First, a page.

If you think Ford's big-selling family car is a ‘middle of the road’ choice, think again. The Ford Mondeo, facelifted is anything but average. It's spacious and practical, while the suspension and chassis balance comfort and sportiness. There are ten petrol and diesel engines to choose from, and there's a trim level to suit nearly every pocket. Even base model cars are well equipped.
- Practical rear seats and boot
- Comfortable ride
- High-quality interior
- Common image
- Hard to manoeuvre
- Poor resale values
The five-door Ford Mondeo offers a massive 528-litre boot and a big hatchback opening. But this capacity doesn’t come at the expense of cabin space, and you’ll find the car offers loads of head, leg and elbow room for passengers in the front and back. It doesn’t quite have the interior quality of the Volkswagen Passat – but make no mistake, this is the best Ford Mondeo yet.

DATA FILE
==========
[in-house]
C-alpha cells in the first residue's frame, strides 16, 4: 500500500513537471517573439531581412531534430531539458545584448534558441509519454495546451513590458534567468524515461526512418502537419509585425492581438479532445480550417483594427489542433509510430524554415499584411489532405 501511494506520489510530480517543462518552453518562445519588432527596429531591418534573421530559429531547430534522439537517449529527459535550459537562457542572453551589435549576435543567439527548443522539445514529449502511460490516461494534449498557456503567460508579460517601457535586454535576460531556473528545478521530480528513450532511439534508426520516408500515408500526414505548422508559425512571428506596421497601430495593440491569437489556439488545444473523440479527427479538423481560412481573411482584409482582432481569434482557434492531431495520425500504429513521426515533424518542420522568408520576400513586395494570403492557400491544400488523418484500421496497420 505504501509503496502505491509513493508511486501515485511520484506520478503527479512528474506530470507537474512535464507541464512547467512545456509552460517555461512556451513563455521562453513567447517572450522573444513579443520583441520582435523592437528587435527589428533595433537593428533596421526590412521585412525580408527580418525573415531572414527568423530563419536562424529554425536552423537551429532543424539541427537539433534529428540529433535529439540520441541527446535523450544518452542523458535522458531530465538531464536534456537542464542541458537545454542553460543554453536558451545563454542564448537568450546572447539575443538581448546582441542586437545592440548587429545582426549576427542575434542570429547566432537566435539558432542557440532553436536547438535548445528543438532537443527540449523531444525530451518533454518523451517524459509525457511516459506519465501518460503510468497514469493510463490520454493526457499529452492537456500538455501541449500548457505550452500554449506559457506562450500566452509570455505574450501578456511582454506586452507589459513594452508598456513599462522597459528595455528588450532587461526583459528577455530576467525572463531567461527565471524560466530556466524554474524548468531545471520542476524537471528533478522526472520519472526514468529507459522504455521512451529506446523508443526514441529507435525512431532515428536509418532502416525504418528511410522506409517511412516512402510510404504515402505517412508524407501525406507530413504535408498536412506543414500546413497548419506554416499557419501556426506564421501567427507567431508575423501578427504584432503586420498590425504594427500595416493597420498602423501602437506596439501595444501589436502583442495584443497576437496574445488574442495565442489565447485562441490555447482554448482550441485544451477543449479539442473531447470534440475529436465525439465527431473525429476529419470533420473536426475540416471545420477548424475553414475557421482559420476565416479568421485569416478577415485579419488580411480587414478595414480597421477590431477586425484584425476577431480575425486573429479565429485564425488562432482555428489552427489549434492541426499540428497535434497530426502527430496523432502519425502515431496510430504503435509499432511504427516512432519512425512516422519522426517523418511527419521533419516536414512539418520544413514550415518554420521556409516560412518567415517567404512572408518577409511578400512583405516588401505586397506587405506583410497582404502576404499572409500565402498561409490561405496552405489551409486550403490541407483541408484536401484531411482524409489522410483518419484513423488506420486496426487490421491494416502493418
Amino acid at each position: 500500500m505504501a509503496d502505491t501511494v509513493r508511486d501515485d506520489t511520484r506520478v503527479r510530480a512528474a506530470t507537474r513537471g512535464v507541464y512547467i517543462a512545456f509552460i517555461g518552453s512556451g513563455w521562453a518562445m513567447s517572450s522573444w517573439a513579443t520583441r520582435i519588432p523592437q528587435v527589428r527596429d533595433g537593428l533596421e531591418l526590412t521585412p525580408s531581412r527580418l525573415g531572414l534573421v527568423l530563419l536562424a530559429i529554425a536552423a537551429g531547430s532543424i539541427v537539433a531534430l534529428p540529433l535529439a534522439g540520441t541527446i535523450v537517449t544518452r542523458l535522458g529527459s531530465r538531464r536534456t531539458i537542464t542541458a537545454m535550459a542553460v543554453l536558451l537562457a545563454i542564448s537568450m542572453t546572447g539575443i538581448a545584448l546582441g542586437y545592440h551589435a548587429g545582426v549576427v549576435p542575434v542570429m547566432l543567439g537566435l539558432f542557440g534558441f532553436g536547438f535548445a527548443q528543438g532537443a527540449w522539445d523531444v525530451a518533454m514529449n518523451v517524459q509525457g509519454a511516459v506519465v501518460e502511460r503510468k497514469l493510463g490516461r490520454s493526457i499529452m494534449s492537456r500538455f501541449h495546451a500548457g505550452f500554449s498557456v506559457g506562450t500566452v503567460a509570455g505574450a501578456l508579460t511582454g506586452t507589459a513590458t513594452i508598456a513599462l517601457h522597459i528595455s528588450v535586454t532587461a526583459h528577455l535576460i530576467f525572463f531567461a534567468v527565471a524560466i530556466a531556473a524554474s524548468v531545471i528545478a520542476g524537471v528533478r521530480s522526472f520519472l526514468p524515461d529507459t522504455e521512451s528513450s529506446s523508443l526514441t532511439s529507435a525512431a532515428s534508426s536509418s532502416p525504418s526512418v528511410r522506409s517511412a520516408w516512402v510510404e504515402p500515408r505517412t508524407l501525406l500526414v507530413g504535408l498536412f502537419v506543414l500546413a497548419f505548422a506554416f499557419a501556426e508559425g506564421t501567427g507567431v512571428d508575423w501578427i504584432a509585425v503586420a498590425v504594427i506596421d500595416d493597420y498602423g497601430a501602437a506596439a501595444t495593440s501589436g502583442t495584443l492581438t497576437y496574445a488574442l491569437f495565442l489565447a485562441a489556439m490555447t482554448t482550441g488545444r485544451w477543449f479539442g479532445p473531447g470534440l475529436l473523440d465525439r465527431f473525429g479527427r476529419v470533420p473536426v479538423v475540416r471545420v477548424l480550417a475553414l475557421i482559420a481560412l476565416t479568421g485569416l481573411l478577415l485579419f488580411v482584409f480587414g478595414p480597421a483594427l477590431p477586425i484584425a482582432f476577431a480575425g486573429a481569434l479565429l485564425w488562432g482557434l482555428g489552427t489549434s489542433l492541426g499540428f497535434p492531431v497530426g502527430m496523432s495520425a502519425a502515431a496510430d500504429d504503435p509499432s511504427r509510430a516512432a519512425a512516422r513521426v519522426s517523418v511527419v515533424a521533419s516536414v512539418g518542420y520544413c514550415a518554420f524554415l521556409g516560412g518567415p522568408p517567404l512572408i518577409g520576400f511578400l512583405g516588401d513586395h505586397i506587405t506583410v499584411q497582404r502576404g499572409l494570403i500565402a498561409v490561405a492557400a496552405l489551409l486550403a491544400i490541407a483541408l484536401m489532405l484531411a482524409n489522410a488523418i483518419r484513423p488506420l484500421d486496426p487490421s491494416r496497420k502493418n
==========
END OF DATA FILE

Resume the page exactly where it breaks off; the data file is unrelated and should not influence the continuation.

- Big and usefully shaped boot
- Loads of engine choices
- Fun to drive and comfortable
- It’s a big car to park
- Small engines struggle when loaded
- Rivals more stylish
Where the newer Vauxhall Insignia Sports Tourer sacrifices some practicality for style, the Mondeo Estate does no such thing. It has a vast load area, offering 542 litres of easy-to-access storage space with the chairs in place, and a massive 1,733 litres of space with them folded.
High-mileage drivers would be well advised to choose a diesel engine, with the smooth 138bhp 2.0-litre TDCi unit the pick for price and performance balance. The Mondeo was updated in 2010 gaining LED daytime running lights and tailights on high-spec models, a sublty revised centre console with new plastics and powerful but efficient new EcoBoost turbocharged petrol engines, alongside new diesels and a smooth Powershift automatic gearbox.
Whatever version you choose though, the Ford Mondeo Estate serves up class-leading space, practicality and refinement.